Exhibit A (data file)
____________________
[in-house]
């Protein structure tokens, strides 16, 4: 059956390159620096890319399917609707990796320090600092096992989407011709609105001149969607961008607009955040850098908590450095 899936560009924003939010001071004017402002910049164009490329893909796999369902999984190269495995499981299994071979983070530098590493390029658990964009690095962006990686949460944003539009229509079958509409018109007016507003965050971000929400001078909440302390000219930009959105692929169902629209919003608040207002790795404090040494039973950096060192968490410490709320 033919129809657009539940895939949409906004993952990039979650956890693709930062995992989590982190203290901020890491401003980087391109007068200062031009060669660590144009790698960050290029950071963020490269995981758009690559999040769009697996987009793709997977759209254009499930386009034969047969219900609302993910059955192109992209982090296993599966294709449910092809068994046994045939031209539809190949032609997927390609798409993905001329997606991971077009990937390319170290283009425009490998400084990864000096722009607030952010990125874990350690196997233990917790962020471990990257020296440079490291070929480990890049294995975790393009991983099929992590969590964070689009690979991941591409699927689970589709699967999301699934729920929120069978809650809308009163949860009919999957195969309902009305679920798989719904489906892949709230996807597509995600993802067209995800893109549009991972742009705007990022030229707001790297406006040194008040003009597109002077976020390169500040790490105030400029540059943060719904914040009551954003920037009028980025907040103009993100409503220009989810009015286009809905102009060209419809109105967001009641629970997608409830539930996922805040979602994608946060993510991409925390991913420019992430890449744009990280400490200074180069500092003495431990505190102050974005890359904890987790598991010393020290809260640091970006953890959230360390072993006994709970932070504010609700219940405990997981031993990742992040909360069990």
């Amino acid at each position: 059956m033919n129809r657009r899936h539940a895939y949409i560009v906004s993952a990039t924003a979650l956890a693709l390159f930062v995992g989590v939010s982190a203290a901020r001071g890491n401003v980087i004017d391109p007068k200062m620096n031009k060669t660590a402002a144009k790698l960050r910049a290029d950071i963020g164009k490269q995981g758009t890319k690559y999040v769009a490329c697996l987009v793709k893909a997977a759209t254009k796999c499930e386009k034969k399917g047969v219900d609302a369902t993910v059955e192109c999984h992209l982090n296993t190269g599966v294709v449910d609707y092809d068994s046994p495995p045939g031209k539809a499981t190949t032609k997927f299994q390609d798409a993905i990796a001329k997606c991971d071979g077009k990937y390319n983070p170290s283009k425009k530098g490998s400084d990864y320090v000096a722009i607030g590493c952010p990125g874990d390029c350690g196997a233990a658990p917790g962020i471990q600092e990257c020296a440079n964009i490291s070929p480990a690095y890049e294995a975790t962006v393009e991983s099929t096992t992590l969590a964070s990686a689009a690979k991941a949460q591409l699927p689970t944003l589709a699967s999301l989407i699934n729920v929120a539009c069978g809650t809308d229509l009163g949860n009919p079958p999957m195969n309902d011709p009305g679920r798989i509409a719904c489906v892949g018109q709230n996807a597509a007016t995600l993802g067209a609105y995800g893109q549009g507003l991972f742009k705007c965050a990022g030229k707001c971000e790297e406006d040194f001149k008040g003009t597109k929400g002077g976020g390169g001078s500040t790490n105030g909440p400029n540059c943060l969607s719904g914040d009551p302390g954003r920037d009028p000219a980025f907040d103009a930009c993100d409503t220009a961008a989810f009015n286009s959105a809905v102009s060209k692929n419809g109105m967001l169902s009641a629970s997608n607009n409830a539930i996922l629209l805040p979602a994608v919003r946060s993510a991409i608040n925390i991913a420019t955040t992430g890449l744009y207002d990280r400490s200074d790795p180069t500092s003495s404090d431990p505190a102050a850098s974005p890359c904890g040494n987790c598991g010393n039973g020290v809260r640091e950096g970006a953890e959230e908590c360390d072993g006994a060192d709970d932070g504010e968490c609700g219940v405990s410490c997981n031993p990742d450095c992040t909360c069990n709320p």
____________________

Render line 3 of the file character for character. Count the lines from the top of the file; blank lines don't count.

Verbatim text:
């Amino acid at each position: 059956m033919n129809r657009r899936h539940a895939y949409i560009v906004s993952a990039t924003a979650l956890a693709l390159f930062v995992g989590v939010s982190a203290a901020r001071g890491n401003v980087i004017d391109p007068k200062m620096n031009k060669t660590a402002a144009k790698l960050r910049a290029d950071i963020g164009k490269q995981g758009t890319k690559y999040v769009a490329c697996l987009v793709k893909a997977a759209t254009k796999c499930e386009k034969k399917g047969v219900d609302a369902t993910v059955e192109c999984h992209l982090n296993t190269g599966v294709v449910d609707y092809d068994s046994p495995p045939g031209k539809a499981t190949t032609k997927f299994q390609d798409a993905i990796a001329k997606c991971d071979g077009k990937y390319n983070p170290s283009k425009k530098g490998s400084d990864y320090v000096a722009i607030g590493c952010p990125g874990d390029c350690g196997a233990a658990p917790g962020i471990q600092e990257c020296a440079n964009i490291s070929p480990a690095y890049e294995a975790t962006v393009e991983s099929t096992t992590l969590a964070s990686a689009a690979k991941a949460q591409l699927p689970t944003l589709a699967s999301l989407i699934n729920v929120a539009c069978g809650t809308d229509l009163g949860n009919p079958p999957m195969n309902d011709p009305g679920r798989i509409a719904c489906v892949g018109q709230n996807a597509a007016t995600l993802g067209a609105y995800g893109q549009g507003l991972f742009k705007c965050a990022g030229k707001c971000e790297e406006d040194f001149k008040g003009t597109k929400g002077g976020g390169g001078s500040t790490n105030g909440p400029n540059c943060l969607s719904g914040d009551p302390g954003r920037d009028p000219a980025f907040d103009a930009c993100d409503t220009a961008a989810f009015n286009s959105a809905v102009s060209k692929n419809g109105m967001l169902s009641a629970s997608n607009n409830a539930i996922l629209l805040p979602a994608v919003r946060s993510a991409i608040n925390i991913a420019t955040t992430g890449l744009y207002d990280r400490s200074d790795p180069t500092s003495s404090d431990p505190a102050a850098s974005p890359c904890g040494n987790c598991g010393n039973g020290v809260r640091e950096g970006a953890e959230e908590c360390d072993g006994a060192d709970d932070g504010e968490c609700g219940v405990s410490c997981n031993p990742d450095c992040t909360c069990n709320p």